Turning an Old Dresser into a Vanity
I took a thrifted dresser and turned it into a DIY vanity for our bathroom.
Disclosure: This post is sponsored by Elkay but all opinions and glowing reviews are my own!
Today’s projects is one of the ones I’ve been eager to try for AGES. And then we moved into our current house and I had the perfect opportunity. When I shared on Instagram that I was planning to remove the existing vanity in our primary bathroom, I heard from LOTS of you that you loved the white vanity in there, but hear me out… I don’t love this space for a couple of reasons- the tiles… and the tiles. They’re a dated beige travertine-looking material that carries into the shower with a pizza parlor checkerboard border. Because I don’t have the budget to remove the floor AND the shower tiles, I was immediately put in a position to find a way to work *with* the tiles. To de-emphasize them. The shiny white vanity and the green walls really drew attention to the beige-ness of the tiles. Which is why I was FINALLY going to DIY A VANITY!!! Here’s where we started:
Step 1. Pick the right size Dresser
In my opinion, this is a KEY step to the vanity DIY. The dresser needs to be the right height. The right depth is important too but you can always find a sink to fit and the plumbing can adjust accordingly. Width is personal preference… my dresser happened to be about the exact same size as the white vanity I was removing which made things easy.
Step 2. Sand/ Paint/ Finish the Dresser accordingly
For my dresser, I wanted it to be *considerably* lighter. I started by sanding off the dark finish. I revealed the perfect shade wood on the body of the dresser but a type of wood veneer on the top, sides and drawer fronts that still felt a bit dark. (Note: Veneer is a very thin sheet of wood that is often adhered to the outside of furniture. It’s cheaper to build the furniture with one wood and then use the higher quality veneer where desired.)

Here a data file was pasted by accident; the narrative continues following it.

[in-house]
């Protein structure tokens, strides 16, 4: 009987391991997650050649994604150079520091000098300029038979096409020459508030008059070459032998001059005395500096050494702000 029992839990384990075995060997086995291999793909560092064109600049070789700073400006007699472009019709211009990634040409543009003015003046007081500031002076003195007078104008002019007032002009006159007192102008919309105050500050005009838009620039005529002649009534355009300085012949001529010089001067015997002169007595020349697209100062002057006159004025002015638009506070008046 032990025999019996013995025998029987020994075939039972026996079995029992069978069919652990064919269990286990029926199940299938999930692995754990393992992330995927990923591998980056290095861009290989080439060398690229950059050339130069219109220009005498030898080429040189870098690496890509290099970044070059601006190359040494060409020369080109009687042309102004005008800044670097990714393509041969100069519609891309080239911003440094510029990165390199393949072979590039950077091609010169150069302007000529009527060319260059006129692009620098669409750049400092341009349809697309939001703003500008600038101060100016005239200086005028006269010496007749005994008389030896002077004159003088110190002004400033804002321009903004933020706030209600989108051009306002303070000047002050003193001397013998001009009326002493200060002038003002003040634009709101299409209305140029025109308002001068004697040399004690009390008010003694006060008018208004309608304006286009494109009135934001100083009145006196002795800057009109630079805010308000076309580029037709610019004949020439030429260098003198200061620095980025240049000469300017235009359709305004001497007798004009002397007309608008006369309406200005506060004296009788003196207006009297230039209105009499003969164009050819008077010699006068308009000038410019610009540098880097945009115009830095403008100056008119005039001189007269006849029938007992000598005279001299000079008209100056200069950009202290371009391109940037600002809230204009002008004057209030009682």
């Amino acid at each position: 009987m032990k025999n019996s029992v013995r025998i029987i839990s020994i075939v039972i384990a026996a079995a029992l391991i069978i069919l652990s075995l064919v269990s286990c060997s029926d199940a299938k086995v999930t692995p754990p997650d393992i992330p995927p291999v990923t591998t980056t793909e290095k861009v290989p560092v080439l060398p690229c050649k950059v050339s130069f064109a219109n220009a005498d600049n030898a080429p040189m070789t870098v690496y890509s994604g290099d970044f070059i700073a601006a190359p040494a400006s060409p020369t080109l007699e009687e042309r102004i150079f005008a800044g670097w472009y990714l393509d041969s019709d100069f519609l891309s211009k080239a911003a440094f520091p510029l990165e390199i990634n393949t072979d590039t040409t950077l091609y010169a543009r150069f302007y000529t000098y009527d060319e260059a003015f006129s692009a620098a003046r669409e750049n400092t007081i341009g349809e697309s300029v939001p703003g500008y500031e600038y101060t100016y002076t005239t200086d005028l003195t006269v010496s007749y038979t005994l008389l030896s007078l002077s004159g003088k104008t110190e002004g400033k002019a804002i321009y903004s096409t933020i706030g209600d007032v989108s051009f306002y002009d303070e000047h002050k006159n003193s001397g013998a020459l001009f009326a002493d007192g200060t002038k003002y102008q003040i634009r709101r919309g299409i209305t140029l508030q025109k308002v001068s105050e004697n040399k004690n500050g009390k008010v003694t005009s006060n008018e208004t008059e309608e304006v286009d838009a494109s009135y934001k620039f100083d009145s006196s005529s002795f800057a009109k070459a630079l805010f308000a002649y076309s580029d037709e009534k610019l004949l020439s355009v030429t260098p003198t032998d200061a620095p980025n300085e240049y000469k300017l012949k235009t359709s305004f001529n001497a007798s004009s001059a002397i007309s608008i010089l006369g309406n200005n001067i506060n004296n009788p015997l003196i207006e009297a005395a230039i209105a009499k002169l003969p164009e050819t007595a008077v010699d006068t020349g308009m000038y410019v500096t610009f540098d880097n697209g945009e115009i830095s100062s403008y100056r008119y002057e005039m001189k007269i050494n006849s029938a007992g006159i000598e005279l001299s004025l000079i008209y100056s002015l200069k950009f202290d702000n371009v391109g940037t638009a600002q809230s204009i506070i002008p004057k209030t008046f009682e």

For the darker veneer on this piece, I tried out wood bleach for the first time. It’s an A/B mixture that you paint onto the wood and it effectively bleaches the actual wood grain (vs. bleaching the dye in the wood like a regular bleach would). It took two coats of wood bleach to lighten the dresser top, sides and drawer fronts. Bleaching lifts the fibers in the wood so I had to sand it lightly with a fine grit sand paper.
Step 3. Cut out for the sink and faucet
To make space for my jigsaw, I drilled a hole in all four corner large enough for the jigsaw blade. Then I caaarrreeeefffuuullllyyy cut out the sink hole.
I used forstner bit large enough for the faucet and drilled a hole in the top of the vanity for the faucet as well.
Step 4. Retrofit the drawers
I wanted to be able to use my drawers so I had to figure out a way to make them work around the sink and plumbing that was now running down the middle of the dresser. I suspect each piece will be unique, but for my dresser, I was able to remove the bottom of each drawer. Then I took a jigsaw and removed the side of each drawer that was in the way of the sink/ plumbing. After measuring the sink/ plumbing pipes, I trimmed the back of each drawer accordingly leaving one side still attached to make reassembly easier. Because the sides of my drawers were so skinny, I reattached the side to the front with L brackets attached it to the back with staples and wood glue. I cut down the bottom of the drawer, slid it back in its grooves and stapled it in place.